Fitbit struggles epitomise uphill climb for wearables

Declining revenue for fitness tracker brand Fitbit is a perfect example of the fight the wearables segment faces in the battle to remain relevant in the super-connected era.

For years it seemed Fitbit was the only brand out there which could actually make money from the long-suffering wearables segment. The promise had been wonderful for the devices, but in reality, brands were constantly chasing the fictional pot of gold. Even Apple, with its legions of cult-like iFollowers, strained to make the technology lucrative, and it seems Fitbits run of good-fortune is lacking fitness.

For the last three months, Fitbit bagged $247.9 million in revenues, up slightly on analyst expectations, but quite a bit short of the $298.9 million generated during the same period of 2017. This compared to $505.4 million in Q1 2016 and $336.8 million in 2015. It seems the boomtime for fitness trackers has ended, but someone forget to tell the management team.

“The strong growth and defensibility of our business continues to be powered by product innovation, the network effects of our community, our expanding global distribution, and investment in our brand,” said James Park, Fitbit co-founder and CEO. “Based on the first quarter’s performance and momentum, we are confident about the remainder of the year, which is reflected in our increased guidance.”

Prospects for the rest of the year might well be good, but you can’t argue with the figures. The devices are simply not in high-demand as they were in yesteryear. Fitbit should be worried, as should the rest of the industry; if Fitbit can’t make the segment work, what hope is there for anyone else?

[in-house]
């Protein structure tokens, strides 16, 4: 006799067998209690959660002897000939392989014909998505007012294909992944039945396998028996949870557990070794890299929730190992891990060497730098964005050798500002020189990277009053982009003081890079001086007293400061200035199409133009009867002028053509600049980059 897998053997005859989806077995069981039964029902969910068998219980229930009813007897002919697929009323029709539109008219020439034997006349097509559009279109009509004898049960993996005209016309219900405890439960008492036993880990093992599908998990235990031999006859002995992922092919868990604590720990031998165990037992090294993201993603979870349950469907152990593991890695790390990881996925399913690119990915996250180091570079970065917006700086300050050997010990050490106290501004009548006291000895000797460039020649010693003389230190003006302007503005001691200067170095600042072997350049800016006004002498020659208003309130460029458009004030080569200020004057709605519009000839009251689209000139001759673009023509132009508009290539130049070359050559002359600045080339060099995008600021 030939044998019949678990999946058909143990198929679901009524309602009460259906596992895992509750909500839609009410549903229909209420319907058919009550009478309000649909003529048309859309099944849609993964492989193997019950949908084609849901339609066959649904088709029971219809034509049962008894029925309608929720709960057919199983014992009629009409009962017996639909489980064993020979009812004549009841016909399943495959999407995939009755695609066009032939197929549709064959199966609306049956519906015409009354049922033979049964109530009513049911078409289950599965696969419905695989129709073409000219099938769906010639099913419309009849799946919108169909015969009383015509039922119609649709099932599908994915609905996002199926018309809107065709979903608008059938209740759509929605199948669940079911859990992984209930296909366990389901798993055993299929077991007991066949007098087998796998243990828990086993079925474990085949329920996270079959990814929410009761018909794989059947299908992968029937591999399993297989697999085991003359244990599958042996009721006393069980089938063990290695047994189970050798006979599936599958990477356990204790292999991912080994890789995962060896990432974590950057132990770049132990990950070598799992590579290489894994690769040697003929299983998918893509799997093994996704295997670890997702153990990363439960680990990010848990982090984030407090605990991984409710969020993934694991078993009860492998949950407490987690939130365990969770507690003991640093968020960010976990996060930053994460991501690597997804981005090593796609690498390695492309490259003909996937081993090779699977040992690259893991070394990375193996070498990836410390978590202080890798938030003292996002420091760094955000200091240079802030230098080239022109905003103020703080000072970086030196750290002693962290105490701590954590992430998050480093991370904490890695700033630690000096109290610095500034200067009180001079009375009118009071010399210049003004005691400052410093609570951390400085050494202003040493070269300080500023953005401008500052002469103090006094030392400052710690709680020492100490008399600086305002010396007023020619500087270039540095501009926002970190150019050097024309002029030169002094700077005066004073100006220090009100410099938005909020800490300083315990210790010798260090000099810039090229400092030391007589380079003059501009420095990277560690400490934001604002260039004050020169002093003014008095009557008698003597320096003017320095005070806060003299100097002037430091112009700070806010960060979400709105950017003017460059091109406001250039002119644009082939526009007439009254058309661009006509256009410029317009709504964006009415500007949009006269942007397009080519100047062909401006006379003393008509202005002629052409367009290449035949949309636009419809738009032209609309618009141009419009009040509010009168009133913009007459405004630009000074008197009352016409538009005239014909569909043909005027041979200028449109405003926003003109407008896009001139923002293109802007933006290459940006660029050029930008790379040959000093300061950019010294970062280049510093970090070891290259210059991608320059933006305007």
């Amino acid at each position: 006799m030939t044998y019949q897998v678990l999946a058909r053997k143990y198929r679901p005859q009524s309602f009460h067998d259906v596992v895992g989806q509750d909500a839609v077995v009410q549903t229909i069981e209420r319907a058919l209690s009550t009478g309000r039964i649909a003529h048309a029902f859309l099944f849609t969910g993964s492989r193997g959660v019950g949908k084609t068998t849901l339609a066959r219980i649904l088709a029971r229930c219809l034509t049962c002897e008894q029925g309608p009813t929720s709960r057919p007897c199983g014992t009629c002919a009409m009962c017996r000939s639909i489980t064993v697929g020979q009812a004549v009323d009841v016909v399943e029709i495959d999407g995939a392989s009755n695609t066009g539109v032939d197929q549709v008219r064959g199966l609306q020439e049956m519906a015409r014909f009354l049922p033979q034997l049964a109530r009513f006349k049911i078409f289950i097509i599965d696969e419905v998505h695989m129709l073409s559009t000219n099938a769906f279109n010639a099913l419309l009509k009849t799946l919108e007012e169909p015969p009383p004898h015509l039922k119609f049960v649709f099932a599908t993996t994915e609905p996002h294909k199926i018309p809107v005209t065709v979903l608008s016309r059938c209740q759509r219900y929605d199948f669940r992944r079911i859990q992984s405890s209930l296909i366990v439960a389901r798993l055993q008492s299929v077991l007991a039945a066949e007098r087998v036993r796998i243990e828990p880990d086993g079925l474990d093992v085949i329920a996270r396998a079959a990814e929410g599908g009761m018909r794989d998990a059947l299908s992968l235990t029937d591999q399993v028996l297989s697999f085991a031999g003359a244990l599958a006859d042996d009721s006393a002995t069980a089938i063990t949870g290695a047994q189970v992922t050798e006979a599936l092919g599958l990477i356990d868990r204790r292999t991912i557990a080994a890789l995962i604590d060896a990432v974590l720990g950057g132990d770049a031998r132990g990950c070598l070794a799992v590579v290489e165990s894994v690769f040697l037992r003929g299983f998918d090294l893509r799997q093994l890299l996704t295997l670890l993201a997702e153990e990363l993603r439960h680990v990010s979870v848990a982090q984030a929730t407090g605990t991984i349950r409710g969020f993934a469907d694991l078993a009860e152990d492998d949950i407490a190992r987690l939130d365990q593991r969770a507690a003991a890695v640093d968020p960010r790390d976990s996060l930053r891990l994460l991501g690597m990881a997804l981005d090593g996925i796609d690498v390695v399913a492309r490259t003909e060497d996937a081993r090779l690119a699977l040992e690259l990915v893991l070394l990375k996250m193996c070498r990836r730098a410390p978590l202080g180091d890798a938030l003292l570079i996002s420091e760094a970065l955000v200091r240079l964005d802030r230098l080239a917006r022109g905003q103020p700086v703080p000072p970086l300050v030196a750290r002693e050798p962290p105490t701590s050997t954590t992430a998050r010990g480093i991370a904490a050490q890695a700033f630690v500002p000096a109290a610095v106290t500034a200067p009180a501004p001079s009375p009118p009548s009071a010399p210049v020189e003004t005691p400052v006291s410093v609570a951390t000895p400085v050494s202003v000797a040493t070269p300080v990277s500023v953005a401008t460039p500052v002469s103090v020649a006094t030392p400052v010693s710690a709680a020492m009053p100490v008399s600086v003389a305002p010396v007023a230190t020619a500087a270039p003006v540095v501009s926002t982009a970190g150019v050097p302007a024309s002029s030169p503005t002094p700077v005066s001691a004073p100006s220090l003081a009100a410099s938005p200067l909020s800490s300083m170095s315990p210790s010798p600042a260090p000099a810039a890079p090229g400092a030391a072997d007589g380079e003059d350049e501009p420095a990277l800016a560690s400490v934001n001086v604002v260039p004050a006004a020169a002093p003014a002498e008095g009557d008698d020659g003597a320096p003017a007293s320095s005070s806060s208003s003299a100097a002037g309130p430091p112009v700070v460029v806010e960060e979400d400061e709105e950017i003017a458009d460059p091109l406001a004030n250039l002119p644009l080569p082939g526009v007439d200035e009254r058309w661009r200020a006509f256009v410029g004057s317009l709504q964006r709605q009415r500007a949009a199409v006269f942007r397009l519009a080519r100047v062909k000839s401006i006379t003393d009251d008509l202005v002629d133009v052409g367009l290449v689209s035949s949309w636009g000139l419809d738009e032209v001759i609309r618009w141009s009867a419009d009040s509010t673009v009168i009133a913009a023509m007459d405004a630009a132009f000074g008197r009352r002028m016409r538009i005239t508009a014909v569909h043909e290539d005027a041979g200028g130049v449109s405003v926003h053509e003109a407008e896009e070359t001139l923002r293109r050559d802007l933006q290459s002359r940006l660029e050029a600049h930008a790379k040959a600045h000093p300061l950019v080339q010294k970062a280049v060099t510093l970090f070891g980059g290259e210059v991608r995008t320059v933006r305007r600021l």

The smartwatch and overall wearables segment has struggled for years to make any meaningful impact on the technology world. In truth, there was little point to the devices; smartwatches did not do anything a smartphone couldn’t, and until recently, weren’t able to function without being tethered; consumers were not prepared to make the swap. There is little point in a smartwatch. However, Fitbit found a niche.

In creating an affordable device, with a specific purpose and targeted at specific audience, Fitbit discovered success. This was not a connectivity device, nor was it a fashion statement, it was simply a fitness tracker. It was a sensible strategy, as sportspeople are often open to spending on premium devices which serve a purpose. It was a niche and limited usecase for Fitbit, but it worked. Some might also have hoped the normalization of the technology in this niche might have created momentum for other, more profitable usecases focused on connectivity. But what does the latest dent in Fitbit spreadsheets mean for the segment on the whole?